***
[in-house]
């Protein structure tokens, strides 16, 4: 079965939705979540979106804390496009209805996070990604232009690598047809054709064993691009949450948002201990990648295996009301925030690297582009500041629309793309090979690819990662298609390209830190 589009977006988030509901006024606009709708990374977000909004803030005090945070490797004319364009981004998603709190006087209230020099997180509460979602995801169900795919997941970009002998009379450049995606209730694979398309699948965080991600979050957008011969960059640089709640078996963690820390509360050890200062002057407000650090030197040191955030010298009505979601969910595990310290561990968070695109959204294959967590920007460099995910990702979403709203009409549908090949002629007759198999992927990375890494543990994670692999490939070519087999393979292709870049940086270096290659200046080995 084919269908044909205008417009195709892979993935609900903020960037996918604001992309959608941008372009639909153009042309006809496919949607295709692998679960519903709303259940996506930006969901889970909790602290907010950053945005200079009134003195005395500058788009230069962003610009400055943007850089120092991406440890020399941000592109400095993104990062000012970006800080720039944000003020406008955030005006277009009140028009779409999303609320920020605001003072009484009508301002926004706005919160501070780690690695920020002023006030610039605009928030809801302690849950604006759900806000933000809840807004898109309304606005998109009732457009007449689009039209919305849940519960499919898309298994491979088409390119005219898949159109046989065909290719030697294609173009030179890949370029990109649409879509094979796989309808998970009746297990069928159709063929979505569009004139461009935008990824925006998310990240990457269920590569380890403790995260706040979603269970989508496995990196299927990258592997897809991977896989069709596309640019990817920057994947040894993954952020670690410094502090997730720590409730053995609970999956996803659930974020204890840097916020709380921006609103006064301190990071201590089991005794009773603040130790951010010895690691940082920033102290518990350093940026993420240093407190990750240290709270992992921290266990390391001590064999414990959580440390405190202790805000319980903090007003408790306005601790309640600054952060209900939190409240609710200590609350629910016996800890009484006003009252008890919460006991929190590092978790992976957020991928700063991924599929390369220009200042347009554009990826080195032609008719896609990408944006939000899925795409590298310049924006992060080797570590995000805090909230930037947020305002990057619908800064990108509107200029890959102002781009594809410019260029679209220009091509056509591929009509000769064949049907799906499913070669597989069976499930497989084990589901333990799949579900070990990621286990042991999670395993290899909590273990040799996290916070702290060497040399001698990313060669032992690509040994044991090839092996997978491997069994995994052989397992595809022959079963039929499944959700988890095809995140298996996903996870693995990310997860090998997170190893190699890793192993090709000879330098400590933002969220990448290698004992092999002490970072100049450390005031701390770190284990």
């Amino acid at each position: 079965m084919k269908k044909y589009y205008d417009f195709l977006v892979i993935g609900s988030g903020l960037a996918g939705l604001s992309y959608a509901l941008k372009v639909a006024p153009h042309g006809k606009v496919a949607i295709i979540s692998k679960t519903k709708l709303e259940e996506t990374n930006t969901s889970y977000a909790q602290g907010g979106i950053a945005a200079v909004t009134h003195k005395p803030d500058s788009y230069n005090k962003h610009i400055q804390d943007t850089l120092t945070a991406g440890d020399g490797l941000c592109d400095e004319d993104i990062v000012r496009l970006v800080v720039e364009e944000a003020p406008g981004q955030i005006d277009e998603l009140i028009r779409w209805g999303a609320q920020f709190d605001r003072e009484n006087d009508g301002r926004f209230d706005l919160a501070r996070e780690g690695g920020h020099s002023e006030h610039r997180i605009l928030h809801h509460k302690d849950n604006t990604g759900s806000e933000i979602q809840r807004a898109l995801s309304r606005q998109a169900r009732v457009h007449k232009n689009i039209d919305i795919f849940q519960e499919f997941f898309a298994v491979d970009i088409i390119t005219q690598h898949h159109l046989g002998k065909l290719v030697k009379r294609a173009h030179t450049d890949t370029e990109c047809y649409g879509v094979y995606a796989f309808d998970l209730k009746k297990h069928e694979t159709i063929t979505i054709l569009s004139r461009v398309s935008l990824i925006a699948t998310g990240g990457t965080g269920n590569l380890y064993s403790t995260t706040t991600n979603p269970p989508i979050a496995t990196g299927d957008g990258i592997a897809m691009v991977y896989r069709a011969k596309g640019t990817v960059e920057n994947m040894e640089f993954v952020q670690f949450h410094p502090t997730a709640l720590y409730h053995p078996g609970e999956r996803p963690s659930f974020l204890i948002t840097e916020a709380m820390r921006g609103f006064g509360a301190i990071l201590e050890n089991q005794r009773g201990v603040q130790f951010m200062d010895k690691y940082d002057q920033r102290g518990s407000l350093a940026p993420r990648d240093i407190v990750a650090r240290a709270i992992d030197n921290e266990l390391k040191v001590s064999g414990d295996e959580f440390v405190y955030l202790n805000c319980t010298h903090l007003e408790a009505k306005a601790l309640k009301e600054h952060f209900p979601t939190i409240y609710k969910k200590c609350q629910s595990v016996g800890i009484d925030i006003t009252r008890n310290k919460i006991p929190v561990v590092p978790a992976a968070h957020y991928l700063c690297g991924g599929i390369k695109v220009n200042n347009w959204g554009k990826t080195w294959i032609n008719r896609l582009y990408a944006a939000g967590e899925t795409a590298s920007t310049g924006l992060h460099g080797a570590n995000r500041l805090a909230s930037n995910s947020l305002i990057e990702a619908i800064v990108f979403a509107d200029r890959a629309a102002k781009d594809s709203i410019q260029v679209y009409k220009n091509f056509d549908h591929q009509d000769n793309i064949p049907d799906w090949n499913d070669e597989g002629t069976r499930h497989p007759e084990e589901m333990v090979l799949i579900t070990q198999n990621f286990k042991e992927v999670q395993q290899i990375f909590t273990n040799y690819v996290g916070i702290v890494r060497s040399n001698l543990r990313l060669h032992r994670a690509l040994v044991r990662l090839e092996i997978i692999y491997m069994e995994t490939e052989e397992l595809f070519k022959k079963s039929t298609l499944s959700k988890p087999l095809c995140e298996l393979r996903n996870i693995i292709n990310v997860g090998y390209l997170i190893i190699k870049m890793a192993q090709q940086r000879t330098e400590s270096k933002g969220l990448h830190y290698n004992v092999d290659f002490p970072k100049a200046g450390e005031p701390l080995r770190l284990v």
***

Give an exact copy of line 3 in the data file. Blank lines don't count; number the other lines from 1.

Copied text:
């Amino acid at each position: 079965m084919k269908k044909y589009y205008d417009f195709l977006v892979i993935g609900s988030g903020l960037a996918g939705l604001s992309y959608a509901l941008k372009v639909a006024p153009h042309g006809k606009v496919a949607i295709i979540s692998k679960t519903k709708l709303e259940e996506t990374n930006t969901s889970y977000a909790q602290g907010g979106i950053a945005a200079v909004t009134h003195k005395p803030d500058s788009y230069n005090k962003h610009i400055q804390d943007t850089l120092t945070a991406g440890d020399g490797l941000c592109d400095e004319d993104i990062v000012r496009l970006v800080v720039e364009e944000a003020p406008g981004q955030i005006d277009e998603l009140i028009r779409w209805g999303a609320q920020f709190d605001r003072e009484n006087d009508g301002r926004f209230d706005l919160a501070r996070e780690g690695g920020h020099s002023e006030h610039r997180i605009l928030h809801h509460k302690d849950n604006t990604g759900s806000e933000i979602q809840r807004a898109l995801s309304r606005q998109a169900r009732v457009h007449k232009n689009i039209d919305i795919f849940q519960e499919f997941f898309a298994v491979d970009i088409i390119t005219q690598h898949h159109l046989g002998k065909l290719v030697k009379r294609a173009h030179t450049d890949t370029e990109c047809y649409g879509v094979y995606a796989f309808d998970l209730k009746k297990h069928e694979t159709i063929t979505i054709l569009s004139r461009v398309s935008l990824i925006a699948t998310g990240g990457t965080g269920n590569l380890y064993s403790t995260t706040t991600n979603p269970p989508i979050a496995t990196g299927d957008g990258i592997a897809m691009v991977y896989r069709a011969k596309g640019t990817v960059e920057n994947m040894e640089f993954v952020q670690f949450h410094p502090t997730a709640l720590y409730h053995p078996g609970e999956r996803p963690s659930f974020l204890i948002t840097e916020a709380m820390r921006g609103f006064g509360a301190i990071l201590e050890n089991q005794r009773g201990v603040q130790f951010m200062d010895k690691y940082d002057q920033r102290g518990s407000l350093a940026p993420r990648d240093i407190v990750a650090r240290a709270i992992d030197n921290e266990l390391k040191v001590s064999g414990d295996e959580f440390v405190y955030l202790n805000c319980t010298h903090l007003e408790a009505k306005a601790l309640k009301e600054h952060f209900p979601t939190i409240y609710k969910k200590c609350q629910s595990v016996g800890i009484d925030i006003t009252r008890n310290k919460i006991p929190v561990v590092p978790a992976a968070h957020y991928l700063c690297g991924g599929i390369k695109v220009n200042n347009w959204g554009k990826t080195w294959i032609n008719r896609l582009y990408a944006a939000g967590e899925t795409a590298s920007t310049g924006l992060h460099g080797a570590n995000r500041l805090a909230s930037n995910s947020l305002i990057e990702a619908i800064v990108f979403a509107d200029r890959a629309a102002k781009d594809s709203i410019q260029v679209y009409k220009n091509f056509d549908h591929q009509d000769n793309i064949p049907d799906w090949n499913d070669e597989g002629t069976r499930h497989p007759e084990e589901m333990v090979l799949i579900t070990q198999n990621f286990k042991e992927v999670q395993q290899i990375f909590t273990n040799y690819v996290g916070i702290v890494r060497s040399n001698l543990r990313l060669h032992r994670a690509l040994v044991r990662l090839e092996i997978i692999y491997m069994e995994t490939e052989e397992l595809f070519k022959k079963s039929t298609l499944s959700k988890p087999l095809c995140e298996l393979r996903n996870i693995i292709n990310v997860g090998y390209l997170i190893i190699k870049m890793a192993q090709q940086r000879t330098e400590s270096k933002g969220l990448h830190y290698n004992v092999d290659f002490p970072k100049a200046g450390e005031p701390l080995r770190l284990v």